September 24, 2018

Clark vs. Van Til on why General Revelation is Not Helpful

By In Blogs, C.Jay Engel

In my post recent post on Clark and Van Til, I noted that Clark and Van Til have entirely different reasons for rejecting general revelation (GR) / natural theology as being an adequate source of knowledge.

Van Til, I noted, rejects GR because of the Fallen nature of man, the theological fact that man rejects God due to sinful corruption; that is, the noetic effects of sin.

Clark, on the other hand would say that even if “men were angels,” even if man was not fallen, even still General Revelation should not be accepted for epistemological reasons— empirical observation cannot result in propositional truth, the senses (non-proposition) cannot produce propositions. Only propositions beget propositions. And only propositions can be truth.

This point is important because I think it is representative of the core differences between Van Til and Clark beyond surface distinctions. When the Classicalists criticize presuppositionalists for rejecting General Revelation, they are expressing disagreement with the Van Tillian idea that man’s sin is the problem here. They claim that this undermines reason as a tool accessible to all men.

The Clarkian therefore is neither Classicalist nor Van Tillian. On the surface, he agrees with the Van Tillian that general revelation ought to be rejected as a source of knowledge– but his reason for doing so is categorically and epistemologically different. He is, like the Classicalist, critical of the Van Tillian’s reason for being against GR– the noetic effects of sin, according to Clark, don’t undermine the logical structure of man’s mind as God created him. In this way, the Clarkian is like the Classicalist in his embrace of reason as a tool accessible to all men (though, as I’ll get to in the future, reason means something different– more restricted to formal logic— to the Clarkian).

I whipped up a very simplistic table to capture all the above.

Written by C.Jay Engel

Editor and creator of The Reformed Libertarian. Living in Northern California with his wife, he writes on everything from politics to theology and from culture to economic theory. You can send an email to reformedlibertarian@gmail.com
  • David Bishop

    Clark never argued that propositions cannot be derived from nature. Obviously, propositions can be derived from anything. What he argued was that propositional truths (or just simply truth) cannot be derived from the empirical study of nature.

    This aside, you are skipping over the biggest difference between Van Til and Clark though. Van Til’s neo-orthodox understanding of the incomprehensibility of God not only led him to argue that man’s knowledge of God could never be comprehensive (something Clark agreed with), but also that man’s knowledge and God’s knowledge never at any point intersect. This is the point which led to the Clark-Van Til controversy. According to Van Til’s view of the incomprehensibility of God, what man thinks of as a rose can never be what God thinks of as a rose. This led him to conclude that man’s knowledge of God is analogical, resulting in the argument that all Scripture is contradictory and must therefore, be accepted on the basis of “mystery”. Clarkians argue that while the contents of God’s knowledge are greater than the contents of man’s knowledge; nevertheless, the contents of man’s knowledge do intersect with some of the contents of God’s knowledge. In other words, what man thinks of as a rose is what God thinks of as a rose.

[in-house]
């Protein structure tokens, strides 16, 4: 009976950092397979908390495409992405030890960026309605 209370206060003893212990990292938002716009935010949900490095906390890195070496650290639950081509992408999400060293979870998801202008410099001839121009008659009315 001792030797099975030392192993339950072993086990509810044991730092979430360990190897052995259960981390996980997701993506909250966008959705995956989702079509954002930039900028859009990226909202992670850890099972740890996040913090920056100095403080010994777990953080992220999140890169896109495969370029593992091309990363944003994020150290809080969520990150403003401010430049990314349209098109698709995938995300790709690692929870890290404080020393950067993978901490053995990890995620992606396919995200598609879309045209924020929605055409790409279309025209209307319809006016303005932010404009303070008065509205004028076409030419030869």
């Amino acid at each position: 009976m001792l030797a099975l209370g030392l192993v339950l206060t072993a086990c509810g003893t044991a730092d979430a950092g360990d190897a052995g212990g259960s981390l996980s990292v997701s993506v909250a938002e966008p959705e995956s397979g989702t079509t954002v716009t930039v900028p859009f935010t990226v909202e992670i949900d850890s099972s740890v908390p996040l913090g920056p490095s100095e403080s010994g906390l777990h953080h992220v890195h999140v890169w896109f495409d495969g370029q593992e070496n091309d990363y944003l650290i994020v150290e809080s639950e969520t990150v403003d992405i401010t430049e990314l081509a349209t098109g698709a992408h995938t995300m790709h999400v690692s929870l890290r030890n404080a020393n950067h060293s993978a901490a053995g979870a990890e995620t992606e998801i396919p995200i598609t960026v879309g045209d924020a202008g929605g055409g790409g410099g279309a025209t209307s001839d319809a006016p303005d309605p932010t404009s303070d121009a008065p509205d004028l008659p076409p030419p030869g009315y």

• C.Jay Engel

      Hi David. I do think that he argued propositions could not be derived from “nature.” If derive means to obtain something from something else, and if Clark taught that the mind does not obtain propositions from nature (because the mind imposes its structure onto nature, rather than nature imposing itself, via the senses, onto the mind) then Clark would indeed say that propositions cannot be derived from nature. Nature, the “external world,” does not produce propositions. They are physical objects.

      In any case, yes, I skipped over the biggest difference. Which means I anticipate focusing directly onto such an important subject in a future article. This post was to get something things off my mind:)

  • Thanks for starting this work. It needs to be done. A couple comments on this particular point:

    1) It seems “natural revelation” is a better term for what you are referring to than “general revelation” since Clark did not reject general revelation. He affirmed an innate, apriori, propositional revelation made to all men (general).

    2) For Van Til, the issue was not simply the noetic effect of sin. In the other post you said “Van Til believed that it was because the unbeliever wasn’t in covenant with God and that he was a fallen and corrupted sinner, that general revelation was flawed.” That’s not quite what I have gathered from Van Til. Rather, he believed God has only ever revealed himself to man “covenantally.” What is “covenant revelation”? It is a necessary combination of natural and special revelation. Based on a really confused reading of WCF 7.1 (which is simply about the Covenant of Works and the reward of eternal life), he argues that man cannot ever know God apart from special revelation. Natural revelation is always insufficient, even before the fall, because it was never intended to be understood on its own. It always required special revelation in order to be properly understood. So Adam could never have understood who God is through natural revelation alone. Adam required the special revelation that God made in the garden in order to understand who God is and what He requires of man. So that’s why Oliphint stresses “Covenantal Apologetics.” Natural revelation today is insufficient. It has to be combined with special revelation to be effective.